Written by Sam Humphries
Art by Caitlin Rose Boyle & Mickey Quinn
Published by BOOM! Studios
Release Date: March 16, 2016
Donut Worry, Be Happy!
Jonesy is NOT thrilled at having to be at her father’s donut stand, which is keeping her away from her musical crush Stuff. In true Jonesy fashion, she uses her powers to sway the line of customers to a nearby stand, giving her time to catch Stuff’s new video as Susan strolls along. She and Susan trot of by themselves in pursuit of carnival fare as a string of misadventures comes across our protagonist’s lap. By the end of the story, someone is onto her while another promises mischief in the coming issues.
Jonesy is fun as hell. Really. It’s a great, quirky story about a young Latina who loves pop music, does not really love her peers, and who, at the end of the day, has a warm heart. I like Jonesy as a character who could be guarded and cold, but who really is someone that is willing to be vulnerable, especially when it comes to righting wrongs. She’s a teenager who doesn’t always get things right, and that’s ultimately okay.
The addition of Susan as a queer woman of color is so amazing. In Jonesy #2, she reveals her secret crush, and she and Jonesy talk about it like any other teenagers would. Don’t tell! Other than that, her love for Nisha is treated as normal. These elements of storytelling are vital in enhancing representation and revealing that queer people are everyday people, even if we have specific stressors. Between the presence of Jonesy and Susan, I’m rather upset that we only have two more issues of this series, as they are both awesome and representative of many people.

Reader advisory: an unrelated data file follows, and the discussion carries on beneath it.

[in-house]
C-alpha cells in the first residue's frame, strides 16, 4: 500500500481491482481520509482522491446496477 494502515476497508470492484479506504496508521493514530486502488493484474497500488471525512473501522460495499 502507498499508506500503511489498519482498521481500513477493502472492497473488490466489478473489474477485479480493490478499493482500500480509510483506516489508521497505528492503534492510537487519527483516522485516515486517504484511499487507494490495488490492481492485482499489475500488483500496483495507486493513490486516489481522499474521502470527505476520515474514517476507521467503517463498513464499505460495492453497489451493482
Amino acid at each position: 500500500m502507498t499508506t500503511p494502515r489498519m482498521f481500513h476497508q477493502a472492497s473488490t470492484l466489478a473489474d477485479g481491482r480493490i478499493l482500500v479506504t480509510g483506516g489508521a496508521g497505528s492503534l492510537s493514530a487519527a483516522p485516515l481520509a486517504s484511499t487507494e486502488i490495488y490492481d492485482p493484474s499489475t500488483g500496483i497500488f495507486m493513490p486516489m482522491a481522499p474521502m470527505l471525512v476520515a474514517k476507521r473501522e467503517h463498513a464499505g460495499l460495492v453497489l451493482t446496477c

Sam Humphries crafts a narrative that is full of enjoyment, teenage angst, and well-rounded emotion. These elements are conveyed perfectly throughout the issue, as they reflect real feelings many of us had as teenagers on the job or with friends. I particularly like that Humphries makes a full circle regarding Jonesy’s actions, which were pretty likely to bite her in the butt. She’s shown as remorseful and openly apologetic rather than simply carefree, an important touch in creating narratives surrounding mistakes. The interplay of each of the characters drove the story and I appreciate that their personalities were distinct and fresh pieces of the overall issue.
The funky and emphatic style of art is perfect for Jonesy’s world. She’s young and full of energy, and each panel matches her personality. Caitlin Rose Boyle works creates crowd scenes, packed with people and objects, without losing a unique touch for each body. From start to finish, the emotions are engaging and all over the page, displayed with Boyle’s deft artistry. Mickey Quinn’s colors are warm and inviting, working within a range that blends with the level of activity in this issue. This scheme felt like a very deliberate stylistic choice that works well for the story and art overall.
Jonesy #2 is a great all-ages comic that I highly recommend. The story is relatable and there’s some great inclusivity that reflects what we need in comics as a whole. While I strongly suggest picking up the first issue, the second stands by itself rather well, so even if you jump on at this point you’re sure to have a great time.
The Verdict: 9.0/10